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Unmanned aircraft systems (UAS) research and test sites. FAA graphic (Click image to enlarge.)

FAA Rules Out Use of Military Airspace for UAV Tests

Could complicate efforts of organizations working to integrate UAS into the National Air Space

March 31, 2014

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The Federal Aviation Administration (FAA) and the Department of Defense (DoD) are enforcing limitations on who can use military airspace, a move that will curtail the number of possible places researchers can fly tests with unmanned aircraft.

The move appears to have surprised many in the unmanned community, including test site managers at some of the six organizations selected late last year to assist the FAA in introducing unmanned aerial systems (UASs) into the National Airspace System (NAS). The test sites will work with the agency to develop the rules and procedures for operating UASs.

A number of those organizations proposed using airspace restricted for defense use, although that was not taken into account when they were chosen, said the man in charge of airspace for the Air Force.

“Of the six, I believe four them identified military airspace as part of their proposal; and I think of those four, two or three identified restricted areas,” said Edward Chupein, chief of the Air Force Range and Airspace Division. “What I can tell you is, in the evaluation and selection of the test sites, the identification of Special Use Airspace, military airspace, as part of the project was not included in the decision making.”

“So, it never factored into whether anyone got it or didn't get it,” Chupein added. “And since then each test site has met with the FAA, and the FAA has told them that that is not available.”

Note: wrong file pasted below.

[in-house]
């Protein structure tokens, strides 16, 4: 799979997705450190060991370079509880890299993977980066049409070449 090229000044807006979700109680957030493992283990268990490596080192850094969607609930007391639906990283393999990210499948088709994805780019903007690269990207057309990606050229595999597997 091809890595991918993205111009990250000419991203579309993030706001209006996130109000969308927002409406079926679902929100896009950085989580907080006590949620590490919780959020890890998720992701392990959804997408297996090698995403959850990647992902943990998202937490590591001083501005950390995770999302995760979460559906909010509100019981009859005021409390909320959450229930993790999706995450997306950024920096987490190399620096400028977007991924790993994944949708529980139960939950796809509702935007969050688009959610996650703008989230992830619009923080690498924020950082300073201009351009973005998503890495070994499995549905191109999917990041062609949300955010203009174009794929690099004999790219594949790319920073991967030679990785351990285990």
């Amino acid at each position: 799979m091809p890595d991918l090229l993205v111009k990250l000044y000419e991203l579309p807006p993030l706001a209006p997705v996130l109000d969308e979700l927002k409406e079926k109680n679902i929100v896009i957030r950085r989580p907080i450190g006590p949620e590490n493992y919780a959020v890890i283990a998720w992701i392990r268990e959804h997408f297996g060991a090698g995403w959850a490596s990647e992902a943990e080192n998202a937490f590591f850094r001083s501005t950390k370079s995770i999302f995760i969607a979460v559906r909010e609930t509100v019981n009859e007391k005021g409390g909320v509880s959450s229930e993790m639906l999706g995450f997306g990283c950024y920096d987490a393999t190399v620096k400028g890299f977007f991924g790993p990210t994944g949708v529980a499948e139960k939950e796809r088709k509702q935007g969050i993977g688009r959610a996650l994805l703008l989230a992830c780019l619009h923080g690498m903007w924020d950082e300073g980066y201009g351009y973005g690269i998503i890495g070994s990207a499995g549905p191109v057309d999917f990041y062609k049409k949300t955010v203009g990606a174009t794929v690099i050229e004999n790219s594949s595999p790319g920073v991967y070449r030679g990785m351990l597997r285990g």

At the heart of the issue is who is actually in charge of the airspace in the United States — and it is the FAA not the Defense Department, even when it comes to the skies over U.S. military facilities.

"It is cut and dried,” said Chupein. “We are working within existing U.S. Code, FAA regulations, and DoD policy and service-level regulations that flow from those FAA regulations.

“The bottom line here is that it's a question of authority. DoD does not have the authority to offer airspace for anything other than its intended military purpose,” Chupein added. “That authority rests entirely with the FAA. So, that's been one of the misperceptions — that it is DoD airspace and installation commanders have the authority to offer this.

Rules, Hazards, and Airspace Designations
The issue involves “rulemaking airspace,” which is segregated for hazardous activities such as shooting from the air at targets on the ground. It is called rulemaking because the FAA went through the long federal process for making rules, including public scoping and publishing documents for public review and comment.

“It's rulemaking like the FDA would do — or the FCC [Federal Communications Commission] or any federal agency when they're actually making a rule as an executive organization,” said Chupein.

“Nonrulemaking” airspace is also a category, which is open to all visual flight rule traffic (VFR), including unmanned aircraft. This airspace may be used for military activities but only in cases where the military aircraft can avoid other aircraft.

“The way it's defined by the FAA, it’s unseen hazards to flight. . . . It's something that can't see and avoid,” Chupein said. A military pilot, even one engaged in combat training, is still able to clear the way for other traffic and avoid a collision, he explained.

“Once the bomb falls from the airplane or once the laser energy is transmitted to the ground or the gun is fired — the projectiles, the bomb, the laser itself can’t do anything to avoid other traffic that may come through there,” he said. “It’s inherently hazardous.”

On the surface that would seem to suggest that rulemaking airspace is exactly where unmanned aircraft should go — because unammed aerial vehicles (UAVs) cannot themselves “see” other planes and get out of the way. In fact, see-and-avoid technology is one of the things that the FAA is supposed to be working on at its new test sites.

“The restricted areas are designated for hazardous activities, and unmanned aircraft are not hazardous activities,” said Chupein. “But why it’s coveted to be used by these organizations is because, by its very nature, it mitigates see and avoid. See and avoid is the very basis of the national airspace system, it's your last measure of separation assurance and collision avoidance.”